|LETTER TO EDITOR
|Year : 2008 | Volume
| Issue : 6 | Page : 659-661
Osler-Weber-Rendu syndrome associated with vitiligo
Department of Dermatology, Amrita Institute of Medical Sciences, Kochi, Kerala, India
Department of Dermatology, Amrita Institute of Medical Sciences, Kochi - 682 026, Kerala
Source of Support: None, Conflict of Interest: None
|How to cite this article:|
Kaliyadan F. Osler-Weber-Rendu syndrome associated with vitiligo. Indian J Dermatol Venereol Leprol 2008;74:659-61
A 60-year-old male patient presented to our outpatient department with a complaint of asymptomatic, depigmented lesions over his hands, feet, and lips of more than 10 years' duration. The patient was a known diabetic on insulin. He had been evaluated and treated for the past 10 years for recurrent epistaxis. No apparent cause was found for the epistaxis. The patient also had a persistently low hemoglobin level, for which he had been on vitamin and iron supplements. Findings from all relevant investigations, including bone marrow biopsy, were normal. He gave no history of other bleeding tendencies. There was no history of hematemesis, hemoptysis, bleeding from the gums, or melena.
On examination he was found to have acral vitiligo. Interestingly we found multiple telangiectasias over the hands, lips, tongue, and ear lobes [Figure 1],[Figure 2],[Figure 3]. The patient had noticed these red lesions increasing in number over the last few years but had attached no significance to the same. Apparently all his brothers too had similar lesions over the extremities, but none had a history of epistaxis or other significant bleeding tendency. A skin biopsy confirmed the lesions to be telangiectasia. Based on the history and clinical findings, the possibility of Osler-Weber-Rendu syndrome was considered. The patient was extensively investigated including abdominal, chest, and neurological imaging, to rule out other systemic involvement. All findings were within normal limits.
Osler-Weber-Rendu syndrome, or hereditary hemorrhagic telangiectasia (HHT), is easily recognized in individuals displaying the classical triad of epistaxis, telangiectasia, and a suitable family history, but the disease is more difficult to diagnose in many patients. In our case, we assume that the diagnosis was missed earlier probably because the lesions were few and not very evident initially. Serious consequences may have to be faced if visceral arteriovenous malformations (AVM), particularly in the pulmonary circulation, are unrecognized and left untreated.  The diagnosis of Osler-Weber-Rendu syndrome is essentially clinical. The 4 criteria (epistaxis, telangiectasia, visceral lesions, and an appropriate family history) are carefully delineated. The HHT diagnosis is definite if 3 criteria are present (which was so in our case). A diagnosis of HHT cannot be established in patients with only 2 criteria, but should be recorded as 'possible' or 'suspected' to maintain a high index of clinical suspicion. If fewer than 2 criteria are present, HHT is unlikely, although children of affected individuals should be considered at risk in view of age-related penetration in this disorder.  Mutations in 2 genes, endoglin (ENG) and activin receptor-like kinase 1 (ACVRL1 or ALK1), have been associated with HHT,  HHT1 is caused by mutations in endoglin gene mapping on chromosome 9q, and HHT2 is caused by mutations in ALK1 located on chromosome 12q.  In view of the high prevalence of pulmonary and cerebral AVMs, all patients with HHT should be screened for their presence, and relatives of patients with HHT should be investigated for presence of the disease.  This case is interesting because of the association between Osler-Weber-Rendu syndrome and vitiligo. To the best of our knowledge, there has been only one previous report of a similar association.  We assume this to be a coincidental association as there seems to be no other definite basis to associate HHT with vitiligo, though recently independent studies have suggested a common chromosomal link (chromosome 7) for both vitiligo and HHT. , This case also highlights the importance of thinking of, and looking for, the possibility of Osler-Weber-Rendu syndrome in patients presenting with recurrent epistaxis without any other apparent cause.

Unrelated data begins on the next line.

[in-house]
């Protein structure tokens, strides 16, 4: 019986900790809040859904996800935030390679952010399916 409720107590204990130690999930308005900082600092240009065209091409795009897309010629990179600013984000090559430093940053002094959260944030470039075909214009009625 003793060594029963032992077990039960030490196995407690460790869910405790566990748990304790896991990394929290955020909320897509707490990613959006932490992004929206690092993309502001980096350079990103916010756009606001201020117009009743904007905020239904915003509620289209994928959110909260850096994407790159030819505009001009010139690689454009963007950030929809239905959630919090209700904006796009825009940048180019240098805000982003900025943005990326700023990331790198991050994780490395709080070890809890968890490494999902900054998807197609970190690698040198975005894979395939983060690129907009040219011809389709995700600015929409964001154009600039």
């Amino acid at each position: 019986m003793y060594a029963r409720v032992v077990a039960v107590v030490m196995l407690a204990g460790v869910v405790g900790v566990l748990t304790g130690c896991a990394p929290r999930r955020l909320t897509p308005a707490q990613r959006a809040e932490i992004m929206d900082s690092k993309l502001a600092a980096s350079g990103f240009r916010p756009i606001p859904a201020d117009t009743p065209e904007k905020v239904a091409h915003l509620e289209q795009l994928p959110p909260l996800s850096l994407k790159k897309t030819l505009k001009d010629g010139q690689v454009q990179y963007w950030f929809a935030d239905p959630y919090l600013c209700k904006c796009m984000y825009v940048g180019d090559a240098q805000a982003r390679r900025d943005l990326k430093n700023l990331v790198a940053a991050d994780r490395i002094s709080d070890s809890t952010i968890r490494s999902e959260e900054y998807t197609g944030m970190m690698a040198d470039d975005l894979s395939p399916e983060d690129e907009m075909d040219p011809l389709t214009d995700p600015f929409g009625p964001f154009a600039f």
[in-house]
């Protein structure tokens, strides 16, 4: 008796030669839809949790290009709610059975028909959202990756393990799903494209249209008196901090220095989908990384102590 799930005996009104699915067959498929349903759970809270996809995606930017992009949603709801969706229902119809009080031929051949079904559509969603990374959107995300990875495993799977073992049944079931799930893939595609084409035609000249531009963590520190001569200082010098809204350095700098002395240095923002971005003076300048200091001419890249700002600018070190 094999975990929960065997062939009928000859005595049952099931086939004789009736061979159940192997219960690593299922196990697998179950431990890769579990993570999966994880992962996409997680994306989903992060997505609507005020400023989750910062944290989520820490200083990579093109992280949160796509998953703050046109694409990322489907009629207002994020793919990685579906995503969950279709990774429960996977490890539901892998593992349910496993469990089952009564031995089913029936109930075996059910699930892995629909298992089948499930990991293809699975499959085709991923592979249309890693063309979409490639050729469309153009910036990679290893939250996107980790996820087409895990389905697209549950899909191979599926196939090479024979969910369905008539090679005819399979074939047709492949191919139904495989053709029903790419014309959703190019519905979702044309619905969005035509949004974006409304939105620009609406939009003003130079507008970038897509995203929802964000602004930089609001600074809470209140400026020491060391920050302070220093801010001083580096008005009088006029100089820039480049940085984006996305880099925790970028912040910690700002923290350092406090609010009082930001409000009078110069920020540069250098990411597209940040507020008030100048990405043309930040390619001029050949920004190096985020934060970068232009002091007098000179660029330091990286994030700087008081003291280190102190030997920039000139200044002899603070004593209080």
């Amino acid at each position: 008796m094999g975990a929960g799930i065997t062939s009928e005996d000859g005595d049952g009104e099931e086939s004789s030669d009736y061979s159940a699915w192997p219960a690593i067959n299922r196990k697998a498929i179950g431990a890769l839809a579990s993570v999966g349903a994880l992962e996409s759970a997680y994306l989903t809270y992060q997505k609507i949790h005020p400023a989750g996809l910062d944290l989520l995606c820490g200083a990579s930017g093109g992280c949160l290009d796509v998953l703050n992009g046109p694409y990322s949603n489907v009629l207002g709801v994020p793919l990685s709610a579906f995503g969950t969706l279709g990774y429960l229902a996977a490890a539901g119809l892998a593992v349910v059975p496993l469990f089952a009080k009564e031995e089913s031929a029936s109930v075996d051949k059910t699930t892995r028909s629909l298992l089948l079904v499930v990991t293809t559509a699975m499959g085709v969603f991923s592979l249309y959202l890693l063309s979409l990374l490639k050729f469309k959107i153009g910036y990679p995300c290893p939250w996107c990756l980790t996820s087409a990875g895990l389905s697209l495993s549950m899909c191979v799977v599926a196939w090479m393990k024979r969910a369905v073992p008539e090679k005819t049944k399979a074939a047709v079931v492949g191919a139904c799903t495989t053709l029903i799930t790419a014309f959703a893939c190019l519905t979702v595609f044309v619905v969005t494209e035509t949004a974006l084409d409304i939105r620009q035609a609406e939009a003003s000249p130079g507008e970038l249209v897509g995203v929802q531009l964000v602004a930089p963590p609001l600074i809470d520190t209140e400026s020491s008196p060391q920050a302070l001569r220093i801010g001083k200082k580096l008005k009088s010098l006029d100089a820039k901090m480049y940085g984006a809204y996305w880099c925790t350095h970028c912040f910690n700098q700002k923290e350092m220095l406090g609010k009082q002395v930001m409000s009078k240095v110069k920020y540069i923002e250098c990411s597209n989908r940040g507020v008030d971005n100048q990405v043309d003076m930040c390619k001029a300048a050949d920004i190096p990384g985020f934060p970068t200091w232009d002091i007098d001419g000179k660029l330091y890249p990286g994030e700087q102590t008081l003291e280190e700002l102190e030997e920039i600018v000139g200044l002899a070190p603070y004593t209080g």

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[Figure 1], [Figure 2], [Figure 3]